Information supplied by Kym Edwards
John Goodall was born circa 1808 in England. His father is recorded as having been John Goodall, Labourer. John married Anna Hillier on 4th June 1839 in the church of St. Nicholas, Parish of Cholderton, Wiltshire, England. At the time of his marriage John Goodall was a Gardener and Schoolmaster at Cholderton.
On the 24th June, only 3 weeks after their marriage, John and Anna applied for and were granted Free Passage to the Colony of South Australia as Emigrant Labourers. Presumably their marriage and this emigration had been planned for some time, but had probably been delayed due to the ill health of Anna’s father, John Hillier who had died only the month before.
John and Anna arrived in South Australia in December 1839 aboard the ‘Moffat’. The Moffat was quite old, being a 134 foot 3 masted Barque that had been built in 1807 in Bengal. She had been previously used as a Convict Transport Ship 1834, 1836, 1838, and subsequently in 1842.
Initially John followed Agricultural pursuits. At the baptism of his first child in 1840 hi occupation was given as a Sawyer, abode S.A.C. Tiers. He would have probably been engaged in cutting timber in the Mount Lofty Ranges on land owned by the South Australian Company.
Subsequently John and his family moved to Tasmania (Van Diemen’s Land) where he was employed as a Post Messenger.
Probably this move was made because wages in the colony of Van Diemen’s Land were higher at the time.
After residing in Tasmania for a few years, John, his wife Anna and their 4 children returned to South Australia from Launceston on the brig “Henry” on the 10th March 1848.
In March 1849, John purched part of Lot 173, Richard Street, Hindmarsh, from Edward Lea Palmer for 60 pounds. This property was 146 feet in depth with a 37 foot frontage to Richard Street. Twelve months later John expanded the Richard Street frontage by 23 feet with the purchase of an adjoining property from John Boundy for 20 pounds. It was in the house there on these properties that John and his family made their home
Around 1850 John conducted a small school in this house, teaching his own as well as some local children, there being no State schools in those days.Evidently a Miss Fairbank was his Assistant.
From 1848 t0 1854 John Goodall was recorded as a Storekeeper/Grocer at Hindmarsh.
In 1853 John purchased a farm “BROOKLYN VILLA” at Dry Creek, (Click here to see Early Farms) Section2143 comprising 79 acres, from Simon Boase for 1200 pounds. The purchase also included access rights to the taking of water from a well on an adjoining section of land owned by Simon Boase. The farm was in the area where Golden Grove has been developed. Golden Grove Road and Surrey Farm Road are believed to have been its respective Eastern and southern boundaries. John took out a mortgage of 200 pounds on this property in October 1855 from John Barwick Porter, Gentleman of Adelaide. The mortgage was subsequently repaid in December 1857.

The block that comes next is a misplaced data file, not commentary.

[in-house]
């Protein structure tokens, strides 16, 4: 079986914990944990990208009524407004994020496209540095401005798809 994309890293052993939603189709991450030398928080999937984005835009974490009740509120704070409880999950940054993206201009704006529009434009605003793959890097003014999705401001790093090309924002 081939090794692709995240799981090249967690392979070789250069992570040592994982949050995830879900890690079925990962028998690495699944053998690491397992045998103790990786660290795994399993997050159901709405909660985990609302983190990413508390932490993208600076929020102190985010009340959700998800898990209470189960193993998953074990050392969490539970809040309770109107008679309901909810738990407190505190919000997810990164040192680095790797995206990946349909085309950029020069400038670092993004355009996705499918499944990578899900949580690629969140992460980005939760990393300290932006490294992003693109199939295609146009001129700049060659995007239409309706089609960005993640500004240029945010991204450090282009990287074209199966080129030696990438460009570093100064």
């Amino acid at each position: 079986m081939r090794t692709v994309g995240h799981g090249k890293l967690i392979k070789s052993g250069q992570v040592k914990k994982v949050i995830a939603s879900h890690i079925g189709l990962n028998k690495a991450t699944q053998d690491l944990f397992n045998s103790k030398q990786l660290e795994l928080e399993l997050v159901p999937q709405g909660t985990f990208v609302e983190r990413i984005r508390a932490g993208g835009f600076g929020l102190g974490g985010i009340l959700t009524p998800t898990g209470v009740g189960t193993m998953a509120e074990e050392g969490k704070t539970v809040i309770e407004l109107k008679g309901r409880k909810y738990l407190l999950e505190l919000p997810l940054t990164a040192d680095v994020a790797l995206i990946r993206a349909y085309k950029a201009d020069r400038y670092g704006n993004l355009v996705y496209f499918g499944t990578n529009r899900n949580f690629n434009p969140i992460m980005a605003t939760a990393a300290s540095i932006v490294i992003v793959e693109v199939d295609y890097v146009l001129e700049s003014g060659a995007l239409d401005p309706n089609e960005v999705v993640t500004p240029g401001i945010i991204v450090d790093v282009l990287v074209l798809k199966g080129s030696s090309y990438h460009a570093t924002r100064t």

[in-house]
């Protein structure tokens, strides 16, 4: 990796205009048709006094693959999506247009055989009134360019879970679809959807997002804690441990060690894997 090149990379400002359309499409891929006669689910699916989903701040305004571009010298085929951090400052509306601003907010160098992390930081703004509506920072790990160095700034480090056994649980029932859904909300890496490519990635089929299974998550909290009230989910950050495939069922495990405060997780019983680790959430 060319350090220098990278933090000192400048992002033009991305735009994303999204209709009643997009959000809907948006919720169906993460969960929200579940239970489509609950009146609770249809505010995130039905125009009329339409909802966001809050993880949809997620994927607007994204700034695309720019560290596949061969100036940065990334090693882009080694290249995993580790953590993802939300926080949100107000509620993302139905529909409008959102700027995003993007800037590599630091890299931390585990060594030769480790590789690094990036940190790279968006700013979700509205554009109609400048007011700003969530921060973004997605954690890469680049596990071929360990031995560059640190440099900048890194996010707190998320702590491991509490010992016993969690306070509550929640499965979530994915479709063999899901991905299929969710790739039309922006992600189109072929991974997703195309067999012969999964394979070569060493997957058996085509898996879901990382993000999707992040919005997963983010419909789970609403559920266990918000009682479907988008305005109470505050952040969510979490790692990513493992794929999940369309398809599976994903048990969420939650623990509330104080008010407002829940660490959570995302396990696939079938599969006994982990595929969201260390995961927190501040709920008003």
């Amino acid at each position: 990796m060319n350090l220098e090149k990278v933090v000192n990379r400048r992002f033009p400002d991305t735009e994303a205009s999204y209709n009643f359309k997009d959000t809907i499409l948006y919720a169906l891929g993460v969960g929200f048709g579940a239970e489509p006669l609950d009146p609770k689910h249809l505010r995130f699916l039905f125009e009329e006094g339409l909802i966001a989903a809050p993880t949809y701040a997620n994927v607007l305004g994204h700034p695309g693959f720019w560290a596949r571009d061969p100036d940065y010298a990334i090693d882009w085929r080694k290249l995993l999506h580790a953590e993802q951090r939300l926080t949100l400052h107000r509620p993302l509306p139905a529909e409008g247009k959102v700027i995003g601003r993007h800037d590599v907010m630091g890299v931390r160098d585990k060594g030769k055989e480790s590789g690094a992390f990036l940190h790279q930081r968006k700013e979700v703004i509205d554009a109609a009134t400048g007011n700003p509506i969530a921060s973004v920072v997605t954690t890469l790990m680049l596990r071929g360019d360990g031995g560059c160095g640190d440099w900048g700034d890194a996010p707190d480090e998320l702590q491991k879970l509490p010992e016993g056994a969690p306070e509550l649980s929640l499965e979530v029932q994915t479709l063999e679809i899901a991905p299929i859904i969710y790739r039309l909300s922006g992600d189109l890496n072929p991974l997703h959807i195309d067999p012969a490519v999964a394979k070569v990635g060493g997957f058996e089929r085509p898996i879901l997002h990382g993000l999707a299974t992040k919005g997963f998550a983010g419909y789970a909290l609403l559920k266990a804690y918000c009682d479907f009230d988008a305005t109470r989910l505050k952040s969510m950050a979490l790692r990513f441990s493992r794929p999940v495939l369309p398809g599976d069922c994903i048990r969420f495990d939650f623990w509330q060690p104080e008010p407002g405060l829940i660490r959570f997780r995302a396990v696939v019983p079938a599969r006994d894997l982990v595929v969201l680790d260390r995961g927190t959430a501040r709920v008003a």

John Goodall was Councillor for Ward No.1 of District Council of Tea Tree Gully (previously the District Council of Highercombe) in 1858.
Anna died of Typhoid Fever on 19th February 1859, presumably on the family farm. She was buried on 24th February 1859 in the Hindmarsh Cemetery.
From about 1860 John resided at Hindmarsh, leading the life of a retired gentleman. From at least 1867 he resided at Lot No 177,corner of Richard Street and Manton Street, Hindmarsh. In 1871 John sold his farm at Dry Creek to William Gregory for the sum of 500 pounds, this appears to have been extremely low compared to its original purchase price, but the Gregory’s are known to have been friends and his family.( In 1860 Thomas Gregory of Dry Creek died, and nominated his friends, John Goodall og Hindmarsh and John Hillier of North Adelaide, storekeepers, as joint executors of his will and guardian of his young son)
John died on the 6th August 1888 at Hindmarsh aged 80 years. He was buried on the 8th August in the Hindmarsh Cemetery. The grave has unfortunately been cleared, however John’s and Anna’s headstone still exists, it having been moved and placed against the cemetery’s northern fence.
The Estate included Lot No 177 Hindmarsh 500 pounds, Shares in S.A. Ins Co Ltd 534 pounds and SA Gas Co 672 pounds.